FL 75.3 51.1 MN-WI Modesto.8% 1. UT Oklahoma City.1 54.4 -0. AZ 83.2% -2.0% 5.8% 13.7% - - - - BROOKINGS | October 2009 33 . CA Nashville-Davidson—Murfreesboro.1 50.1% 5. WI 80.9% 3.6 6.1% 12.2 7.7% 11.0 San Francisco-Oakland-Fremont.8 2.0% 3.5% 4.7 Madison.1% 52.6 1.8 0.2% 5.4% 22. RI-MA Provo-Orem. CA 75.3 0.7% 9.1% 10.9% 11.0 New Haven-Milford.8% 13.4% 5.2% -5.4% -2.5 Middletown.4% 6.7 64. FL 76. ME 73.2 -4.6% 19.3% 4.6 Roseville.9 0.3 0.6% 9. TX 82.5 Louisville.7% 3.5 0.6 1.1% 0.3 -1.3 -0.1% 1.5 -11.2% 22.1% 6.4% 12.0% -2.5% 9.0% 7.3% 3. CA 83.8% 18.2 0.Delayed Arrivals Only June 2009 Change (Annualized) 1-Year 5-Year 10-Year 51.6% 3.3 -0.6% 10.3 0.5 Rochester.1% -1.0 1.5% 33.5 0.0% 14.0 Richmond.5% -1. TX 80. WA 78.5% 14.1 0.3 54.4 54.3% 3.9% 11.3% 5.2% 9.6 -6.9% 4.3 -0.4 0.4 Long Island.5 2.1% 5. NY 73.1% 6.3 -1.3% 19.2% 9.3% 12. NY-NJ-PA Ogden-Clearfield.6% -5. OR-WA 81. NY Providence-New Bedford79.1 -7. Paul-Bloomington.8% 5.1% -2.2 -3.6% -1.8% 13.2 San Antonio.6 Philadelphia-Camden-Wilmington.3% 3.0% 5.5% 2.3% 5.0% 5.2 47.6% 5.1% 11.0 Fall River.1% 3.4% 13. NC 76.2 Memphis.7 9. CT New Orleans-Metairie-Kenner.7 7.2% 5.0% 11. TN 81.4 6.2% 2. CA 82.0% -0.8% 4. CA Palm Bay-Melbourne-Titusville.9 Springfield.3% 7.3 3.9 48.1% 7.0 0.9% 3.0% 5.7 Scranton—Wilkes-Barre.4 -0.6 49.8% -4.0% 7.3 0.9% 11. FL 69.0 51.0 48.9 3.5% 7.5 6.6 49.2 -7.3 6. CA 81.5 48.6 61.9% 9.3 2.2 Riverside-San Bernardino-Ontario.6 6.7 Omaha-Council Bluffs.0 51.2% 8.0 -5. FL 80.9% 9.2 3.5 San Jose-Sunnyvale-Santa Clara.2 Oxnard-Thousand Oaks-Ventura.1% 53.5 New York-Northern New Jersey66.7 Minneapolis-St. MA Average Delay (Minutes) .5 1.8 -2.0 Pittsburgh.2 6.2 5.4% 3.6% -1.7 1.5% 3.7% 4.8 58.1% 11.1% -0.9 58.4% 19.7% 52.8 0.5% 6.0 4.1 -3. CA Salt Lake City.3% 5.4 -2.1 48.8 Portland-Vancouver-Beaverton.7 1.0 Sarasota-Bradenton-Venice.4 McAllen-Edinburg-Mission.4% 0.1% -4.5% 13.2% 0.2 2. 73.4% 3.5 49.5 2.0 3.3% 10.1% 7.7 Portland-South Portland-Biddeford.6% -1.4% 1.2 Sacramento—Arden-Arcade— 82.6% 7.4 -1.1% 4.9% 2.4 Seattle-Tacoma-Bellevue.4 53.9% 4.9 0.Appendix 4.2% 1.6% 19. PA 77.9% -8.7% 22.2 1.4% 10.1 -2.9 1.2 0.9 PA-NJ-DE-MD Phoenix-Mesa-Scottsdale.2% 2.3 Milwaukee-Waukesha-West Allis.1 55.3 7. VA 75. 100 Largest Metropolitan Areas’ On-Time Statistics (continued) On-Time Performance .8 3. WI 79.7 4.1 0.9 51.6 Poughkeepsie-Newburgh77.1 -1.6% 4. NE-IA 78. PA 78.9% 18.3 San Diego-Carlsbad-San Marcos.9 -0.3% 7.9 Miami-Fort Lauderdale-Miami Beach.9% 7. 82. UT 86. UT Raleigh-Cary.1% 55.0% 12.9 -1.1% -10.3 60.9 58.9 51.8% 7.9 58.7% 5.3 54.8% 5.3% 19.7 10.8% 1.7% -10.9% 4. CA 84. OK 79.3 -0.6 0.8% 3.0% 4.3 -0.3% 6. TN-MS-AR 83.4% 15.Arriving Flights June 2009 Change (Percentage Points) Metro (Annualized) 1-Year 5-Year 10-Year Los Angeles-Long Beach-Santa Ana.0% 13.7% 2. KY-IN 79.0% 27. LA 79.9% 8.4 0.0% 5.6 52.6% 52.3 9.3% 6.1 68.5 Orlando-Kissimmee.1 -0.1% 10.4% 11.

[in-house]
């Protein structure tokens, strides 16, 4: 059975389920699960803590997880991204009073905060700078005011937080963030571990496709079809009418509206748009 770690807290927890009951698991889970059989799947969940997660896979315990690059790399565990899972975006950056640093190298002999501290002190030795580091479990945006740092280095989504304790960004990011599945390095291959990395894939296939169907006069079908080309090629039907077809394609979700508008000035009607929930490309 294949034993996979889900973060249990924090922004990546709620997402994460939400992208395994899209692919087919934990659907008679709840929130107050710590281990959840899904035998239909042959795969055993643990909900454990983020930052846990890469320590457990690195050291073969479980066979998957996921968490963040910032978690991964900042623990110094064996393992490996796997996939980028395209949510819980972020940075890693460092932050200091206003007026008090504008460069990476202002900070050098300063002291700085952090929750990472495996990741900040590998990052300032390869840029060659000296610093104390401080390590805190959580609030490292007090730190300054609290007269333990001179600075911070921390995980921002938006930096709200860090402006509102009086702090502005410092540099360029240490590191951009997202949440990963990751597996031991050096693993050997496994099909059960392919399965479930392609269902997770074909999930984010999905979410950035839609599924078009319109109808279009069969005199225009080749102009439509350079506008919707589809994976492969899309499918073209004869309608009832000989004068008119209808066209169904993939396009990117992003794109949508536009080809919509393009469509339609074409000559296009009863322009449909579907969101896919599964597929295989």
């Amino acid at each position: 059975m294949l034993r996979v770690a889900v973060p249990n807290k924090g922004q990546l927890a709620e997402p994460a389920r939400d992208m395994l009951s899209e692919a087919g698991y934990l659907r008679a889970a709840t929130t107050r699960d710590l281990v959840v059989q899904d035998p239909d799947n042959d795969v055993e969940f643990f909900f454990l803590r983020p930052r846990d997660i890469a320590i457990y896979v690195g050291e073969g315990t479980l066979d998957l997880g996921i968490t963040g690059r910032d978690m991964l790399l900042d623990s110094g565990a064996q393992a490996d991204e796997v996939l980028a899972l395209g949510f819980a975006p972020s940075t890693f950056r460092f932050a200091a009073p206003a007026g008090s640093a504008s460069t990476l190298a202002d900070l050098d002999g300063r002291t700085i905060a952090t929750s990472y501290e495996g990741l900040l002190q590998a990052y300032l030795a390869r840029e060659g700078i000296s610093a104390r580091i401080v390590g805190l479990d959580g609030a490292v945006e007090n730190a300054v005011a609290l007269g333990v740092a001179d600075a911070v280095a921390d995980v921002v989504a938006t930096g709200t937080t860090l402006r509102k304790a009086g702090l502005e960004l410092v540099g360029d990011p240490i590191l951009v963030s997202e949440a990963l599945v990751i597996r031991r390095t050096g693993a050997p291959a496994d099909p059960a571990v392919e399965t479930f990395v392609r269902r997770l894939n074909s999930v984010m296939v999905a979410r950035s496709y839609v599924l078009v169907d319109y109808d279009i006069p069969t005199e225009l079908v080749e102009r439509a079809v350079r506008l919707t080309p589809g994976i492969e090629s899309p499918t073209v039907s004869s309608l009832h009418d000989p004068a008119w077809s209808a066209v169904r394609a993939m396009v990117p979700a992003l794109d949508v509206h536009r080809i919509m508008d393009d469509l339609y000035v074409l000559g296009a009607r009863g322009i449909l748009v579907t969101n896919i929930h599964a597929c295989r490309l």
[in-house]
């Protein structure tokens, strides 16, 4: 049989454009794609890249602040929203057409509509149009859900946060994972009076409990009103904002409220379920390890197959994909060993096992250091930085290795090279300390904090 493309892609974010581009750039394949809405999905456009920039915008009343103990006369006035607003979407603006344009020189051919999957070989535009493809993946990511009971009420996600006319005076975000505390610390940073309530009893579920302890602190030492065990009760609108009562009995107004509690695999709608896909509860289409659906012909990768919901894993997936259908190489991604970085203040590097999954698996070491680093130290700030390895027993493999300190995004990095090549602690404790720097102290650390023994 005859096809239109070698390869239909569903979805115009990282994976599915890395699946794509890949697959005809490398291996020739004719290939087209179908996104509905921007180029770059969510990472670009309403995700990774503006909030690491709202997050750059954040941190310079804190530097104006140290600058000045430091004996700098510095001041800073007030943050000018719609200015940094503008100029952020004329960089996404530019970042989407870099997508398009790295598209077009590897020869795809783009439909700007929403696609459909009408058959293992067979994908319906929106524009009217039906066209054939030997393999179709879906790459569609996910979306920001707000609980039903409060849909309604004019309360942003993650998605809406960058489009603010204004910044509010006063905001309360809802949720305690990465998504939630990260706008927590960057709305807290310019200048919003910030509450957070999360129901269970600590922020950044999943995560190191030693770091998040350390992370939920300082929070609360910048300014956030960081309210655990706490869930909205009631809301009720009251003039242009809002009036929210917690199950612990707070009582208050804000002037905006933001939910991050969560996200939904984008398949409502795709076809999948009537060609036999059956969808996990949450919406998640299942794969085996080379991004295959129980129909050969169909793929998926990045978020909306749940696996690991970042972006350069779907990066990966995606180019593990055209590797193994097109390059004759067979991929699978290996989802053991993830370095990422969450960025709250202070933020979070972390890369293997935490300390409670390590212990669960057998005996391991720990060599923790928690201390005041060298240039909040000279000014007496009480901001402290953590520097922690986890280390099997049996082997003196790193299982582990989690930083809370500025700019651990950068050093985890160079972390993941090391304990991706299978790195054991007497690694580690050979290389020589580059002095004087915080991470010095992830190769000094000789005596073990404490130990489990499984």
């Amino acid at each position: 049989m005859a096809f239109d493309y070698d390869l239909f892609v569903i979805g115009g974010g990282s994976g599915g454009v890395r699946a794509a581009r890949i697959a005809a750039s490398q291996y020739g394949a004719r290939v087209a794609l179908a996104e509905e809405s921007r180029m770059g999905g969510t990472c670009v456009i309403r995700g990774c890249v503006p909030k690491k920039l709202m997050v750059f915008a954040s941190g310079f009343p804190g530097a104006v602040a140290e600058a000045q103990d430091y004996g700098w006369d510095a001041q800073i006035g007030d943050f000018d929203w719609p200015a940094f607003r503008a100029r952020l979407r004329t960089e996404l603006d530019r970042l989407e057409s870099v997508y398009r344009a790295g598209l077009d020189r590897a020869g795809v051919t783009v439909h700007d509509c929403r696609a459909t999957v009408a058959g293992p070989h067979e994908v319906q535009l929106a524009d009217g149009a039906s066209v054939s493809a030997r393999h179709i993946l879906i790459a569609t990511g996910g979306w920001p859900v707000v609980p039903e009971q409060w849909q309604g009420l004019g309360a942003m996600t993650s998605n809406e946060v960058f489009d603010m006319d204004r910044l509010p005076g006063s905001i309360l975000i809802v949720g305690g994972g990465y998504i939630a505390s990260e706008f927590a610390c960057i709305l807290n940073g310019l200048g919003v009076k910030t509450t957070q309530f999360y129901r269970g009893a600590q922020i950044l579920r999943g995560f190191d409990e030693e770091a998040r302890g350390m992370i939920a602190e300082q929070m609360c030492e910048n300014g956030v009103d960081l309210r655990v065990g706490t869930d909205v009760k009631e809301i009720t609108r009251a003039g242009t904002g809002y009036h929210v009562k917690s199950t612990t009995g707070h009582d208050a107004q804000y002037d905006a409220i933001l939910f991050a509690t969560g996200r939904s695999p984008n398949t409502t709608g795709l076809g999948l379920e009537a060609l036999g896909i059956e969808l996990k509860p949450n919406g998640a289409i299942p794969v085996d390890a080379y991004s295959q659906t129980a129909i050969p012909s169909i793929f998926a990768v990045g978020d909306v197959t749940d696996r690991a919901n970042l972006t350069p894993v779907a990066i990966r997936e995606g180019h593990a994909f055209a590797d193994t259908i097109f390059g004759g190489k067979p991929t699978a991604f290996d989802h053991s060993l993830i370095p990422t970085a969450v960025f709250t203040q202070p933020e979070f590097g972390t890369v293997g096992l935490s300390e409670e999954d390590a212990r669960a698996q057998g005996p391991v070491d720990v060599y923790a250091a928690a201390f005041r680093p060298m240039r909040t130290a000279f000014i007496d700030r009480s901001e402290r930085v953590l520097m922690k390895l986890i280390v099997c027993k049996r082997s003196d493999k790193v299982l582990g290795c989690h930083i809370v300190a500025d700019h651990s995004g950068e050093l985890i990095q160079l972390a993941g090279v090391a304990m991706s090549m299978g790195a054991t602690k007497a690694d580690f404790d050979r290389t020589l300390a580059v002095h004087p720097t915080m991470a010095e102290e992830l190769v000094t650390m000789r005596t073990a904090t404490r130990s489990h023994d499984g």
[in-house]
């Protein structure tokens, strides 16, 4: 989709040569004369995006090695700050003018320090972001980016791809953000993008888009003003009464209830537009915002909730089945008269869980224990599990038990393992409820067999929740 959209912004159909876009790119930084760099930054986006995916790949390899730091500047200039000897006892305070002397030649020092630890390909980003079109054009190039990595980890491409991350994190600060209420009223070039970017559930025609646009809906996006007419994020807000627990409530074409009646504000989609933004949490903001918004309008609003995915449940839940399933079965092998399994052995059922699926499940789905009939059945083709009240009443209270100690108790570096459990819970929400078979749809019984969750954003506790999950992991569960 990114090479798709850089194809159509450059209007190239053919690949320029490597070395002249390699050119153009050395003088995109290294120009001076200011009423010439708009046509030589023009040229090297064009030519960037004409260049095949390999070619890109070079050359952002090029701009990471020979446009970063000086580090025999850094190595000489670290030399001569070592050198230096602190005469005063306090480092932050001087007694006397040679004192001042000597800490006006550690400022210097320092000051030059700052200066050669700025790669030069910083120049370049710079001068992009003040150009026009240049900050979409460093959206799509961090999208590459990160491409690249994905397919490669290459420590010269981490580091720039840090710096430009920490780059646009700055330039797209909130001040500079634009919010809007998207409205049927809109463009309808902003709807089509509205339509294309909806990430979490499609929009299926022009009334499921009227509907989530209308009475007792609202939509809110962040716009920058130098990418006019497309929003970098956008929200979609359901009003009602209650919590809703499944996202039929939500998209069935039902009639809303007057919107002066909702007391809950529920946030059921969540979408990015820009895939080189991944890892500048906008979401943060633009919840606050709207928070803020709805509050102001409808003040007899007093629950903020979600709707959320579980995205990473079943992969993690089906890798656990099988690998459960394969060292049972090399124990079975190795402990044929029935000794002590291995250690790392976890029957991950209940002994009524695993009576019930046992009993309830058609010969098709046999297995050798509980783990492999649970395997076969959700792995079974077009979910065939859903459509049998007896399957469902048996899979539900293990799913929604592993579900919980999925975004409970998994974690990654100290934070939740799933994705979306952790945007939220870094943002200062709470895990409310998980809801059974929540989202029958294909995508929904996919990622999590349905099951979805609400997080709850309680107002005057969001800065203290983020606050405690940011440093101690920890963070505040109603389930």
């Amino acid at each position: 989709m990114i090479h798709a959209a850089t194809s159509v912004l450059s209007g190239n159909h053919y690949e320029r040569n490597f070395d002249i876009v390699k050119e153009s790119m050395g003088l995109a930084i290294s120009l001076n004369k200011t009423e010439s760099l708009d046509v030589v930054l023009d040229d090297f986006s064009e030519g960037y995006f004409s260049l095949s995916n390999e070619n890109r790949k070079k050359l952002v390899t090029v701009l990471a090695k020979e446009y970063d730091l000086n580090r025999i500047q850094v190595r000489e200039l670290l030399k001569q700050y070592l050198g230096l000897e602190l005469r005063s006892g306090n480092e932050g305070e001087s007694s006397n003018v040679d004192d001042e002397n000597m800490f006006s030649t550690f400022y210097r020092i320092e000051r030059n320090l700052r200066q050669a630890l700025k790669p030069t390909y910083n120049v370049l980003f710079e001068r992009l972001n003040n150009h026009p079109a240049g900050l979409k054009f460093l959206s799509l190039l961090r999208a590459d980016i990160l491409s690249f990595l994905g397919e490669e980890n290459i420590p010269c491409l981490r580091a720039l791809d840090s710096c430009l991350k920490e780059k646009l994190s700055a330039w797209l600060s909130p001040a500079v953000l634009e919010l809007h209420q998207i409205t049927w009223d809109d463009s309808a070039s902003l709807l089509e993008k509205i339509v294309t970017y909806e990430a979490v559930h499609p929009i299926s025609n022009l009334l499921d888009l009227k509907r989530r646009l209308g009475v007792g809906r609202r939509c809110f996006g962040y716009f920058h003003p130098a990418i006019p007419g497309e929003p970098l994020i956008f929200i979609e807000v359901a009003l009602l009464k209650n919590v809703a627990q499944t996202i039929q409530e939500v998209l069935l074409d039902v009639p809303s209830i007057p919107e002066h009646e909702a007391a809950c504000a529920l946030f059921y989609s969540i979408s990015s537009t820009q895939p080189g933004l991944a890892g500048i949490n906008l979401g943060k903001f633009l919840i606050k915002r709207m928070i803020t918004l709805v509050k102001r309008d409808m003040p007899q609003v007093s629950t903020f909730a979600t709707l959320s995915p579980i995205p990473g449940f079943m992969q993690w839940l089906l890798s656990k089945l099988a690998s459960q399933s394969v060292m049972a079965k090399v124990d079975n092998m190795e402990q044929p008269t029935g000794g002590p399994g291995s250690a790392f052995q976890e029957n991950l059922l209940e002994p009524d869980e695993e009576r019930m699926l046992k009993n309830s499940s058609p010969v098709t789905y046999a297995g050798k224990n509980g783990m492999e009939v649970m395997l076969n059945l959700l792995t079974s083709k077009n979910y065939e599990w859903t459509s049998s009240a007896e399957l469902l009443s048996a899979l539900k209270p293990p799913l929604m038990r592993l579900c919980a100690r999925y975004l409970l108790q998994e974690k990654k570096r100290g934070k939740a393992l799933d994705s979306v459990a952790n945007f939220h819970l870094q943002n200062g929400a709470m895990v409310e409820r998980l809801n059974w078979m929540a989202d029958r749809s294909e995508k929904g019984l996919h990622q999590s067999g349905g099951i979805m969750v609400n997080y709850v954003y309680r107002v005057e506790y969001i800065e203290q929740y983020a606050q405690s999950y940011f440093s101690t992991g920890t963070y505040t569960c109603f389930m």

9% 82.9% 17.6 52.6% 80.Appendix 4.0% 20. MO-IL Stockton.6% 7.6% 74. Louis.4 4.1 56.4 -2.5% 4.1% -3.0 3.0% 0.5% -0.1% 10.7 2.1 0.5 6.5 4.Arriving Flights June 2009 Change (Percentage Points) (Annualized) 1-Year 5-Year 10-Year 81.7% -5.7% 79.4 -1.4% -0. 100 Largest Metropolitan Areas’ On-Time Statistics (continued) On-Time Performance .8% 78.6 1.1 1.0 4.8% 8. Petersburg-Clearwater. AZ Tulsa.Delayed Arrivals Only June 2009 Change (Annualized) 1-Year 5-Year 10-Year 53.7 52.3% 7.3 Metro St.0 6.4 2.0 1.7% 10.3% -1. CA Syracuse.7% -1.2% - - - - - - - - 34 METROPOLITAN INFRASTRUCTURE INITIATIVE SERIES .1% 79.5 4.7% -0. OK Virginia Beach-NorfolkNewport News.1 4.6% -0. KS Worcester.7% 21. MA Youngstown-Warren-Boardman.5% -8.5 56.5% -2. DC-VA-MD-WV Wichita.0% 76.1 56.1% 4.2% 7.3% 7.8 3.0% 77.1 2. FL Toledo.3% 9.8 49.9% 2.1 7. OH-PA Source: On-Time Performance Database Average Delay (Minutes) . OH Tucson.1 53.3% 4.6 50.1 3.5% 4.5 0.1 -1.8 -2. VA-NC Washington-Arlington-Alexandria. NY Tampa-St.1 2.4 0.5 5.0 13.